“How are designers feeling right now?”: Michael Bierut, Bráulio Amado and more unpack with Porto Rocha report

Felipe Rocha shares four findings from a new interactive design report, which covers everything from the politics of good taste to AI insecurity.

Date
30 November 2022

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Announcing its latest report with Float, Porto Rocha points out that design trends forecasts are multiplying year on year, though most focus on the visuals. Instead, Design Threads unpacks “the state of design today”, addressing “the most urgent conversations from designers” through an interactive online report. It features insights from 30 designers, including Bráulio Amado, Veronica Fuerte, Shamma Buhazza, Brian Collins, Khyati Trehan, and Michael Bierut; 70 images and memes; and 250 responses from the global design community. With Design Threads covering a dizzying number of areas, from infographic activism to the emojis that best represent design today, we caught up with co-founder Felipe Rocha, who has picked out four crucial findings for us.

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Porto Rocha / Float: Design Threads (Copyright © Porto Rocha / Float, 2022)

“Taste reflects power”

Design Threads demonstrates that the subject of good taste, and therefore good design, is still dominated by European frameworks. Though, in an Design Threads survey, the report also shows that in the world of time honoured tastes versus innovation, 82 per cent of respondents (1266 people) picked trend over tradition.

Felipe says: “It is impossible to define ‘good’ and ‘bad’ design without acknowledging that it was taught by predominantly white, Western systems and legitimised by the elite few. That designers are challenging the validity of a universal taste gives us hope for plurality within design [...].”

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Porto Rocha / Float: Design Threads (Copyright © Porto Rocha / Float, 2022)

“Originality feels like a losing battle”

The report also unpacks the negative effect of visual borrowing on design. Citing Elizabeth Godspeed’s “moodboard effect”, it also suggests that some of this comes from the “hamster wheel” effect of endless work in the industry. In fact, 60 per cent of open survey respondents picked creative over financial fulfilment on projects, suggesting the complexity of the issue.

Felipe explains: “Lightspeed productivity and performance marketing have led to a “copy-paste” mentality where designers are expected to create more of the same. Designers feel pressured to give in to clients’ desires for data-proof trends, because their work’s success is based on likes, clicks and views [...] Apple (our #1 cited inspiration by clients) didn't get anywhere by following a formula; sometimes true creativity cannot be measured.”

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Porto Rocha / Float: Design Threads (Copyright © Porto Rocha / Float, 2022)

“With great design comes great responsibility”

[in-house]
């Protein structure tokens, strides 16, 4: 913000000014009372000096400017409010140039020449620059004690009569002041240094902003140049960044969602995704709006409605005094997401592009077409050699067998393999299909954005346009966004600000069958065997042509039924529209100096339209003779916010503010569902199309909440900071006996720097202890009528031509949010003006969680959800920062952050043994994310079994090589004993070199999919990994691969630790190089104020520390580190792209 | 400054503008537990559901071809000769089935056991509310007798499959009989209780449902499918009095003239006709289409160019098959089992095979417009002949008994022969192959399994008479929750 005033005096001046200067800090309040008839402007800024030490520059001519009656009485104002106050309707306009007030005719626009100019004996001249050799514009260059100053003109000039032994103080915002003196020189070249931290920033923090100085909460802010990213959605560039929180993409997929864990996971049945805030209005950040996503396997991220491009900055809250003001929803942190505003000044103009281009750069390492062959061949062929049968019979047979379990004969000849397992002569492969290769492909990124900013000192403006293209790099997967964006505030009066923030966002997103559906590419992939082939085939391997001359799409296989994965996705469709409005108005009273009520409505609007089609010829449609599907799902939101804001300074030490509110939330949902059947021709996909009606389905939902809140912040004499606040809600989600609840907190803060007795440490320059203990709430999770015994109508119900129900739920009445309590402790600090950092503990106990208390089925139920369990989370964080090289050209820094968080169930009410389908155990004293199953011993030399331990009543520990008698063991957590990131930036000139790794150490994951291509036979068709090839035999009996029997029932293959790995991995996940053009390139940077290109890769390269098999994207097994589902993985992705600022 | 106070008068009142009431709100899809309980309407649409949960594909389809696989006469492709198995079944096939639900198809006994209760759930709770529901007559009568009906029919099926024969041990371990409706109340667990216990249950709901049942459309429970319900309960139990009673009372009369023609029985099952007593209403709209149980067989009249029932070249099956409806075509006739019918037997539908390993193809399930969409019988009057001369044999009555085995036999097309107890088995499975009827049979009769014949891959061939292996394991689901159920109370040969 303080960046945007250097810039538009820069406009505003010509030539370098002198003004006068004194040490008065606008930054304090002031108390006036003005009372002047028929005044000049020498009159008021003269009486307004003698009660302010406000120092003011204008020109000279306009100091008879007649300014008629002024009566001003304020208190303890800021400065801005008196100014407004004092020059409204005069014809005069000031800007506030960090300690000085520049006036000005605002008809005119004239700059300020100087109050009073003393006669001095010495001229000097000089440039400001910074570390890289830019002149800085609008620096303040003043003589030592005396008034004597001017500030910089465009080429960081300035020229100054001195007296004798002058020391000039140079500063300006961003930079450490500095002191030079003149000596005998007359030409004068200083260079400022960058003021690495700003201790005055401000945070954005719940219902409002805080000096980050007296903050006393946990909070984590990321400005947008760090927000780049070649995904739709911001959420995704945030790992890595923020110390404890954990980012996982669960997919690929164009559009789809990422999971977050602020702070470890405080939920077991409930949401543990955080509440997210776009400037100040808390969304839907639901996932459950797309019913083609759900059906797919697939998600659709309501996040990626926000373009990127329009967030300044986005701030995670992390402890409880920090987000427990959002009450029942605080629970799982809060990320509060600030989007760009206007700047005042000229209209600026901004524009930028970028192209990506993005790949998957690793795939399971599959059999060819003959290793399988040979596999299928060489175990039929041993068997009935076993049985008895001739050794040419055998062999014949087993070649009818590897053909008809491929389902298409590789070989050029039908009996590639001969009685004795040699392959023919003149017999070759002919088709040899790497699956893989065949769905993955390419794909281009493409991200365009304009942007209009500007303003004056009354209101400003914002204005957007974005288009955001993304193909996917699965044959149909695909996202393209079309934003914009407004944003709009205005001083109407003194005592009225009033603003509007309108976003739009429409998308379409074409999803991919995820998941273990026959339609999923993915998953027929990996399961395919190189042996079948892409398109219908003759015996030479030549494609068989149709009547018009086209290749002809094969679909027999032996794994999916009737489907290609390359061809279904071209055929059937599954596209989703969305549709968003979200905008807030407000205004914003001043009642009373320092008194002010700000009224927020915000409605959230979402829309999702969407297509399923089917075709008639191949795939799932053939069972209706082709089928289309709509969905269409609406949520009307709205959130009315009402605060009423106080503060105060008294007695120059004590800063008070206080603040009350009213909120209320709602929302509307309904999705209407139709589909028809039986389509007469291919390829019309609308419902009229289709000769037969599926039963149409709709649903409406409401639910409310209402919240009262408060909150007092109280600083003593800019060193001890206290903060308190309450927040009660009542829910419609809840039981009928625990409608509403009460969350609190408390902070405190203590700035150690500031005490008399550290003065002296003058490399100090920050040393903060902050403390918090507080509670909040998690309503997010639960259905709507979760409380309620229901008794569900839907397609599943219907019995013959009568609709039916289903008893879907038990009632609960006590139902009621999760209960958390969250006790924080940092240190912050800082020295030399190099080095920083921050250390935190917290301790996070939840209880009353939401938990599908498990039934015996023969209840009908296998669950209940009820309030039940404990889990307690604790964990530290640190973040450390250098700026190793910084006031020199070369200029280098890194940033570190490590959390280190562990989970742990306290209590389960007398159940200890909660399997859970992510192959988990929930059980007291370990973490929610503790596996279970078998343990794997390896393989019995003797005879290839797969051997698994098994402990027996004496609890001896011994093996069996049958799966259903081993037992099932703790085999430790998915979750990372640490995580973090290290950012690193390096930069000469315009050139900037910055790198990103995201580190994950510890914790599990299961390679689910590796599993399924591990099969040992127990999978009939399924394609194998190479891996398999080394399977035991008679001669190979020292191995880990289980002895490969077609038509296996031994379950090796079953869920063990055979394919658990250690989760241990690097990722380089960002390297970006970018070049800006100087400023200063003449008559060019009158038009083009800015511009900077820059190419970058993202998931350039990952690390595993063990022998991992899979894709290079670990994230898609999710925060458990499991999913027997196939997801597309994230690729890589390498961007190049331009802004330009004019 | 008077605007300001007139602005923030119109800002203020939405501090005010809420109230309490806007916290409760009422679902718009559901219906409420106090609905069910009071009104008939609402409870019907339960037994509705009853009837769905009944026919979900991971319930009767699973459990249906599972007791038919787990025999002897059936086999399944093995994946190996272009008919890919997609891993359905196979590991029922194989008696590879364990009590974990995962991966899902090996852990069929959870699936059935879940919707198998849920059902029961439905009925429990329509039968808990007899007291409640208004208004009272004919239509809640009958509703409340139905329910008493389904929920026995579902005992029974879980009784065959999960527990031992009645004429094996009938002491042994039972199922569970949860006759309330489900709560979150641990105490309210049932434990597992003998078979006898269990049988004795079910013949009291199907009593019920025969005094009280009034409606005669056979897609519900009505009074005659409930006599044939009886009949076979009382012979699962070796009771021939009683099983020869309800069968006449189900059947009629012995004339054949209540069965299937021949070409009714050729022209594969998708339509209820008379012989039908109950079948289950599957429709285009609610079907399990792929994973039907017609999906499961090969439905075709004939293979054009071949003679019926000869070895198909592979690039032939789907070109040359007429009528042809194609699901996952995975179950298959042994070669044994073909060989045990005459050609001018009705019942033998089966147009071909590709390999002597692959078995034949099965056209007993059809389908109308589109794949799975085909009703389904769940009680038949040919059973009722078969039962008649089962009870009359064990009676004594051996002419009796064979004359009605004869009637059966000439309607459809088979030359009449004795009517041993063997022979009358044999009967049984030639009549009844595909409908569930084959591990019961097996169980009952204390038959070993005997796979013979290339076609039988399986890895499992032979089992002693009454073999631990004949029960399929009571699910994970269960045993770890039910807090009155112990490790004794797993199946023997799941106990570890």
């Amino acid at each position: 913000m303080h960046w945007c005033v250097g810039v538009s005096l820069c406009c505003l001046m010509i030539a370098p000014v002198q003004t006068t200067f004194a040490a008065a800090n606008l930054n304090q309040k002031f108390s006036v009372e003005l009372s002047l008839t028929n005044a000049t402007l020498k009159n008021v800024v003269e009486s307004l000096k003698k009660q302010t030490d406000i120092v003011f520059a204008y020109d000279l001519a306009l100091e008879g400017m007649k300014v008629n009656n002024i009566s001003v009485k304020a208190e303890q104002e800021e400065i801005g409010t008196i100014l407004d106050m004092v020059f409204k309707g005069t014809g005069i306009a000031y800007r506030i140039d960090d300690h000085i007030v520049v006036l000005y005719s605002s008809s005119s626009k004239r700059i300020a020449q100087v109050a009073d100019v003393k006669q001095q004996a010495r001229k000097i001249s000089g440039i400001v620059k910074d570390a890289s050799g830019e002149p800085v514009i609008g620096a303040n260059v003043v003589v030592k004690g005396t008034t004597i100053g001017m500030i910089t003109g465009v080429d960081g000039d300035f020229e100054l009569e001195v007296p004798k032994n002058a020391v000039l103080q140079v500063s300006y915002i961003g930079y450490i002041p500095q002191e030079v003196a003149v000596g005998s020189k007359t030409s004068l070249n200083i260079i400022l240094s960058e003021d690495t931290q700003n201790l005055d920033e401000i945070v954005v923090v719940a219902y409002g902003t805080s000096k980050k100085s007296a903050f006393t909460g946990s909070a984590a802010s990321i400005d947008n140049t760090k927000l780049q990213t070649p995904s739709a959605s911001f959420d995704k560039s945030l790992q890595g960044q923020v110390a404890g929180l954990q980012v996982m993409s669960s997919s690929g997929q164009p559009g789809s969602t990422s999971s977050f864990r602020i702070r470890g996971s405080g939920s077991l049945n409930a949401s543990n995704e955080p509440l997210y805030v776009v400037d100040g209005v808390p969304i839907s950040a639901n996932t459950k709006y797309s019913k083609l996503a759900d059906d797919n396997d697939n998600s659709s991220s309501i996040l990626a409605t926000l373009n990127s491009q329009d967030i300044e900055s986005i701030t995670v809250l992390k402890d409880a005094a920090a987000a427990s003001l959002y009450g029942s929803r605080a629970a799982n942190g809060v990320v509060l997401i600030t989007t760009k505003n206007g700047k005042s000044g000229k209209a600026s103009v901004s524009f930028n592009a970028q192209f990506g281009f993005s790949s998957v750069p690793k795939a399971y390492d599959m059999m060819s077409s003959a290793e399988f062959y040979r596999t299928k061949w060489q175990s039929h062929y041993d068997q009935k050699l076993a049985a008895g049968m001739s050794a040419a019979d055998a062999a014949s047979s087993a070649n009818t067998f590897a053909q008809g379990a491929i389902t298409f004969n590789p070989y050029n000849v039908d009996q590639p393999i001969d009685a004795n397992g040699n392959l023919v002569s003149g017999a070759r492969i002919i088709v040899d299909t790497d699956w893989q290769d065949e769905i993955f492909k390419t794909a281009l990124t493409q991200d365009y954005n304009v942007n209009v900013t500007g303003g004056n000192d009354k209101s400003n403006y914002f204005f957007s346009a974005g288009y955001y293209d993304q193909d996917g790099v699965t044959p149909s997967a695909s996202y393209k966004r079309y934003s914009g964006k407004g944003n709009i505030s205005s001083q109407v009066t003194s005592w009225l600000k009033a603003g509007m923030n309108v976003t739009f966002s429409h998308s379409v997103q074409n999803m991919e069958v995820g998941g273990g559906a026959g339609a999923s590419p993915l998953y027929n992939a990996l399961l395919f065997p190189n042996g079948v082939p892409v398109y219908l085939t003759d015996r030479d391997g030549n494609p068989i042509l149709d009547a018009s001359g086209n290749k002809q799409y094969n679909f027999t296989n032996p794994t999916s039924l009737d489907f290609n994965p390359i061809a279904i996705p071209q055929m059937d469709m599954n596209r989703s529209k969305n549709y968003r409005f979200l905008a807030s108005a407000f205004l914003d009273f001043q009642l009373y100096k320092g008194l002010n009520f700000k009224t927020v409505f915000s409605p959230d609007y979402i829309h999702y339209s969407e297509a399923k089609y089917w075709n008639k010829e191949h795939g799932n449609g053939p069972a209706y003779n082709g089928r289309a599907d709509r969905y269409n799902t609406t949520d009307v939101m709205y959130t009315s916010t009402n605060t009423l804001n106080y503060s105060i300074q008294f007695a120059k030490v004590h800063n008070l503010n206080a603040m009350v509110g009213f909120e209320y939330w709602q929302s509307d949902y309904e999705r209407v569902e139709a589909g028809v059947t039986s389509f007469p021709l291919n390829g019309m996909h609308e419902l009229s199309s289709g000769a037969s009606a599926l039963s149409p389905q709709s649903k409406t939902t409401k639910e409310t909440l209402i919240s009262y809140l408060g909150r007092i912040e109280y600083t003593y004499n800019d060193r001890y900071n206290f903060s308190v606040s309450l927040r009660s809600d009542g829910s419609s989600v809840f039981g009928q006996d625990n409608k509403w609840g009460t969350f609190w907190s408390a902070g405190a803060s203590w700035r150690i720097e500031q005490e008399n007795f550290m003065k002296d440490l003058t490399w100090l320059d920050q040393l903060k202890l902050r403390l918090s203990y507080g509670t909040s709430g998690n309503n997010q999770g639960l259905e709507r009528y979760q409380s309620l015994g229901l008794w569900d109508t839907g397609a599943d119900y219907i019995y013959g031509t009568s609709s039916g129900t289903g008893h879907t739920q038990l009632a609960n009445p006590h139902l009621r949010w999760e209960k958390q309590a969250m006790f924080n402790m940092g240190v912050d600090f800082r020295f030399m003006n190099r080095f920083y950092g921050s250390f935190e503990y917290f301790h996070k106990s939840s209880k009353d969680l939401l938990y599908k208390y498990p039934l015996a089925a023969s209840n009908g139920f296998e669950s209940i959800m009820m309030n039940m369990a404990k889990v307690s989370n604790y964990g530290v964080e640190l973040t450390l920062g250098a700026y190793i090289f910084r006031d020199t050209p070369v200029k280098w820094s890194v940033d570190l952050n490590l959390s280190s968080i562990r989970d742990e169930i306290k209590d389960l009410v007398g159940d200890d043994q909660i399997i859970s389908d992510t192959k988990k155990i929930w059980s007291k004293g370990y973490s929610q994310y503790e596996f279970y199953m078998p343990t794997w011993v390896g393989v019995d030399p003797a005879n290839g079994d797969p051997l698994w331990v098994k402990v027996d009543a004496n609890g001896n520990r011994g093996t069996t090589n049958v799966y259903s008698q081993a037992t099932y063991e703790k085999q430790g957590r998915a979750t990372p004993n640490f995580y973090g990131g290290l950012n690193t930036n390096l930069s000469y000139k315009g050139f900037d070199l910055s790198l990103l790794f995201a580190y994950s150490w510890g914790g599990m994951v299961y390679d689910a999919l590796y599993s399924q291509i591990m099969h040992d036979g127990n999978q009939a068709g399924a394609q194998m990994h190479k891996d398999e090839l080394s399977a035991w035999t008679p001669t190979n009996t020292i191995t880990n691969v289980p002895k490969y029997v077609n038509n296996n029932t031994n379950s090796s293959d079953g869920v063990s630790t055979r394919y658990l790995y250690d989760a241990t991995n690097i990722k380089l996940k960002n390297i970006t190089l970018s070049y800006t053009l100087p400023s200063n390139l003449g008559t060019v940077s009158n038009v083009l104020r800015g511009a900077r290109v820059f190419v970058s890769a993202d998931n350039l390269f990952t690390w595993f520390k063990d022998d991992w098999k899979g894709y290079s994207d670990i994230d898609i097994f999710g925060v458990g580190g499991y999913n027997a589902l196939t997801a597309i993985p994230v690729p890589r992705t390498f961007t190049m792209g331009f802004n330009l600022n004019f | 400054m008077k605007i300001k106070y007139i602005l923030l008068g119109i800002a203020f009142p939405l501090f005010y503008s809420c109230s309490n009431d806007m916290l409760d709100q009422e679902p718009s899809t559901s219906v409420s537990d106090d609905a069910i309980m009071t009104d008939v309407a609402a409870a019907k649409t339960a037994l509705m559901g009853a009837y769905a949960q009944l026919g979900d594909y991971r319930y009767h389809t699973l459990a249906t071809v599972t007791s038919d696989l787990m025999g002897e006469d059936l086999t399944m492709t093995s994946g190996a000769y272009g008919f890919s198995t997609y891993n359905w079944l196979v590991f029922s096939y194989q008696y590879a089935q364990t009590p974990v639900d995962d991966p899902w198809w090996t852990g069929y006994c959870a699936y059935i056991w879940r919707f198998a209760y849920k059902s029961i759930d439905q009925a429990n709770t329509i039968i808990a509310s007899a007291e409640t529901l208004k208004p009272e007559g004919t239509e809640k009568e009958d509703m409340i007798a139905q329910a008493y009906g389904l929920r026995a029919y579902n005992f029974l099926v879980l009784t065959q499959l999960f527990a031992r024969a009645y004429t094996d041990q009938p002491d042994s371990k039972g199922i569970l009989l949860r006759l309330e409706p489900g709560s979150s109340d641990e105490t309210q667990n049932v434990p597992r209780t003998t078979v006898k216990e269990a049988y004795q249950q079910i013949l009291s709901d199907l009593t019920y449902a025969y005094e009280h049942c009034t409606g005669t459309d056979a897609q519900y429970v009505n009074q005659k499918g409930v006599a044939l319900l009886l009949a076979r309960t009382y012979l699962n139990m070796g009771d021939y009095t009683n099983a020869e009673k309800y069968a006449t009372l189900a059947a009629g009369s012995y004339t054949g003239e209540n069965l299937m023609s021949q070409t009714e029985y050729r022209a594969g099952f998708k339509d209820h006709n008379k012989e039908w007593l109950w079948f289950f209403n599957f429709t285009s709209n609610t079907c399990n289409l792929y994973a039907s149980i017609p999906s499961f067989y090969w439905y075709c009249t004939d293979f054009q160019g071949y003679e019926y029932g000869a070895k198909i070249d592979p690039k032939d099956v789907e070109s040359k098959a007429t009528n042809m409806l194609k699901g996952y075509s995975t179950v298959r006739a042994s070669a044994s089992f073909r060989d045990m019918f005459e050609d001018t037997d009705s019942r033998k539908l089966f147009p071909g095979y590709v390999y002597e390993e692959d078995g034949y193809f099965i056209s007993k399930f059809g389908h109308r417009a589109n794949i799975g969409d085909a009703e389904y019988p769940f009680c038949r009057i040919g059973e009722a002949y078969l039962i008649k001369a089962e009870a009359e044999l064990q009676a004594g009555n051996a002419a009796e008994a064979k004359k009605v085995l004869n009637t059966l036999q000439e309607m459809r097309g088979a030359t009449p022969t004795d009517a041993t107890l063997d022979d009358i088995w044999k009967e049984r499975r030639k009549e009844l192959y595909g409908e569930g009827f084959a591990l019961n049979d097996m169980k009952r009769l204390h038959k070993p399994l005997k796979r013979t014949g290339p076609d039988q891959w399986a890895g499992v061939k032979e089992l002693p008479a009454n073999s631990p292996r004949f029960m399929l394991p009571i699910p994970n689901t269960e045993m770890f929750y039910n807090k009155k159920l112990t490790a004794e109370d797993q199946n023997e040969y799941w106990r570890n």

Felipe picks out one response from the report’s open call to outline the idea of design responsibility: “The context of design is not really fulfilling because it's just a way of selling things. I have this internal battle over what design is a tool for… can it structurally solve problems?”

Design Threads looks into the importance – and possible negative effect – graphics can have on social movements (listing the negative impact of Blackout Tuesday on the Black Lives Matter movement as an example, alongside design’s crucial role in social movements like Act Up).

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Porto Rocha / Float: Design Threads (Copyright © Porto Rocha / Float, 2022)

“Technology is anything but neutral”

The report also touches on the uncertainty designers and the public are feeling about tech and creativity; the open survey shows 72 per cent of respondents are anti-NFT. Felipe directs readers to this anonymous quote from the report: “What worries me is the assumption that anyone can be a designer if given a tool to do so.”

The co-founder summarises findings in this area stating: “Designers want to lower the bar to entering the field but fear what happens when the bar gets too low. Emerging tools create opportunities to design without a degree, but some fear that they are devaluing the craft or could put them out of a job.” Though Felipe finds that, ultimately, there is a “cautious optimism surrounding the democratisation of design”.

Find the full report, complete with interactive design elements and further resources, here.

GalleryPorto Rocha / Float: Design Threads (Copyright © Porto Rocha / Float, 2022)

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Porto Rocha / Float: Design Threads (Copyright © Porto Rocha / Float, 2022)

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About the Author

Liz Gorny

Liz (she/they) joined It’s Nice That as news writer in December 2021. After graduating from the University of Bristol, they worked freelance, writing for independent publications such as Little White Lies, Indie magazine and design studio Evermade.

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